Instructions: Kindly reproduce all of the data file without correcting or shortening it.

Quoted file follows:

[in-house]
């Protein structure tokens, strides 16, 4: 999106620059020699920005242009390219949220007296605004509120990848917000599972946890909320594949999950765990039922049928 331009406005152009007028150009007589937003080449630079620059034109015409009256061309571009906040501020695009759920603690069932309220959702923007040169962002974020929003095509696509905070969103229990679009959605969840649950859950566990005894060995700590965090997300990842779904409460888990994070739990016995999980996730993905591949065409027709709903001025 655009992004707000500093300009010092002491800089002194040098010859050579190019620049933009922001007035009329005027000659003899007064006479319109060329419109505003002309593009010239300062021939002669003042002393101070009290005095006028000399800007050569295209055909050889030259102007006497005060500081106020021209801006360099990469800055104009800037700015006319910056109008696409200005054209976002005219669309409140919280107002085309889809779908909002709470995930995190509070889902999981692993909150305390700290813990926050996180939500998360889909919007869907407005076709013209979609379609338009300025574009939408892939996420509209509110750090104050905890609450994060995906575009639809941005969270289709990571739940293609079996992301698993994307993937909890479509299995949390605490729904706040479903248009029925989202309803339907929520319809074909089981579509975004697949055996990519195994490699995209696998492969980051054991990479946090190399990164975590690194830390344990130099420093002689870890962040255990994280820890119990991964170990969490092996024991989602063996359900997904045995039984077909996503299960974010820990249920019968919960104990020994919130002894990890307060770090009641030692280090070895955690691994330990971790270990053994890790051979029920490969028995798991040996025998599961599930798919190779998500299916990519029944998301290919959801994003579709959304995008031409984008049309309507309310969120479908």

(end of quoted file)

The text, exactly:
[in-house]
């Protein structure tokens, strides 16, 4: 999106620059020699920005242009390219949220007296605004509120990848917000599972946890909320594949999950765990039922049928 331009406005152009007028150009007589937003080449630079620059034109015409009256061309571009906040501020695009759920603690069932309220959702923007040169962002974020929003095509696509905070969103229990679009959605969840649950859950566990005894060995700590965090997300990842779904409460888990994070739990016995999980996730993905591949065409027709709903001025 655009992004707000500093300009010092002491800089002194040098010859050579190019620049933009922001007035009329005027000659003899007064006479319109060329419109505003002309593009010239300062021939002669003042002393101070009290005095006028000399800007050569295209055909050889030259102007006497005060500081106020021209801006360099990469800055104009800037700015006319910056109008696409200005054209976002005219669309409140919280107002085309889809779908909002709470995930995190509070889902999981692993909150305390700290813990926050996180939500998360889909919007869907407005076709013209979609379609338009300025574009939408892939996420509209509110750090104050905890609450994060995906575009639809941005969270289709990571739940293609079996992301698993994307993937909890479509299995949390605490729904706040479903248009029925989202309803339907929520319809074909089981579509975004697949055996990519195994490699995209696998492969980051054991990479946090190399990164975590690194830390344990130099420093002689870890962040255990994280820890119990991964170990969490092996024991989602063996359900997904045995039984077909996503299960974010820990249920019968919960104990020994919130002894990890307060770090009641030692280090070895955690691994330990971790270990053994890790051979029920490969028995798991040996025998599961599930798919190779998500299916990519029944998301290919959801994003579709959304995008031409984008049309309507309310969120479908």